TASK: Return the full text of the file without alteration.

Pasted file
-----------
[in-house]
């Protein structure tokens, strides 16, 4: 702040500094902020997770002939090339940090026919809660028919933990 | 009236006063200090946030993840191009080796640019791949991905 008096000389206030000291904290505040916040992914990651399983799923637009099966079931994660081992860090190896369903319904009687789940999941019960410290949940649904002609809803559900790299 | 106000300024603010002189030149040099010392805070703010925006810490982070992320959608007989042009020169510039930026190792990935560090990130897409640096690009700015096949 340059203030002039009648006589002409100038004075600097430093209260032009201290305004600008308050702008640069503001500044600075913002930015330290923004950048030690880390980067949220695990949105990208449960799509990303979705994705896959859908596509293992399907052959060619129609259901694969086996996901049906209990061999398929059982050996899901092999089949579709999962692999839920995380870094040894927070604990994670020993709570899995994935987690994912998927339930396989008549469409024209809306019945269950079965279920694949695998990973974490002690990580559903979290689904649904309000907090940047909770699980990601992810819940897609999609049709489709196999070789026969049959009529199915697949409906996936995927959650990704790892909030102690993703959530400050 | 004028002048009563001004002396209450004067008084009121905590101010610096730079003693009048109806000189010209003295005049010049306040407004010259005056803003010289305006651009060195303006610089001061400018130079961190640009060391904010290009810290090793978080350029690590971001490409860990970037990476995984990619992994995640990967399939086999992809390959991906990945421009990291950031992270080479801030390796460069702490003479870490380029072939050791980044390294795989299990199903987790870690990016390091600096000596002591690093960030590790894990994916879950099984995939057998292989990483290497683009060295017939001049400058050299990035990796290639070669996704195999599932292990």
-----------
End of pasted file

[in-house]
């Protein structure tokens, strides 16, 4: 702040500094902020997770002939090339940090026919809660028919933990 | 009236006063200090946030993840191009080796640019791949991905 008096000389206030000291904290505040916040992914990651399983799923637009099966079931994660081992860090190896369903319904009687789940999941019960410290949940649904002609809803559900790299 | 106000300024603010002189030149040099010392805070703010925006810490982070992320959608007989042009020169510039930026190792990935560090990130897409640096690009700015096949 340059203030002039009648006589002409100038004075600097430093209260032009201290305004600008308050702008640069503001500044600075913002930015330290923004950048030690880390980067949220695990949105990208449960799509990303979705994705896959859908596509293992399907052959060619129609259901694969086996996901049906209990061999398929059982050996899901092999089949579709999962692999839920995380870094040894927070604990994670020993709570899995994935987690994912998927339930396989008549469409024209809306019945269950079965279920694949695998990973974490002690990580559903979290689904649904309000907090940047909770699980990601992810819940897609999609049709489709196999070789026969049959009529199915697949409906996936995927959650990704790892909030102690993703959530400050 | 004028002048009563001004002396209450004067008084009121905590101010610096730079003693009048109806000189010209003295005049010049306040407004010259005056803003010289305006651009060195303006610089001061400018130079961190640009060391904010290009810290090793978080350029690590971001490409860990970037990476995984990619992994995640990967399939086999992809390959991906990945421009990291950031992270080479801030390796460069702490003479870490380029072939050791980044390294795989299990199903987790870690990016390091600096000596002591690093960030590790894990994916879950099984995939057998292989990483290497683009060295017939001049400058050299990035990796290639070669996704195999599932292990």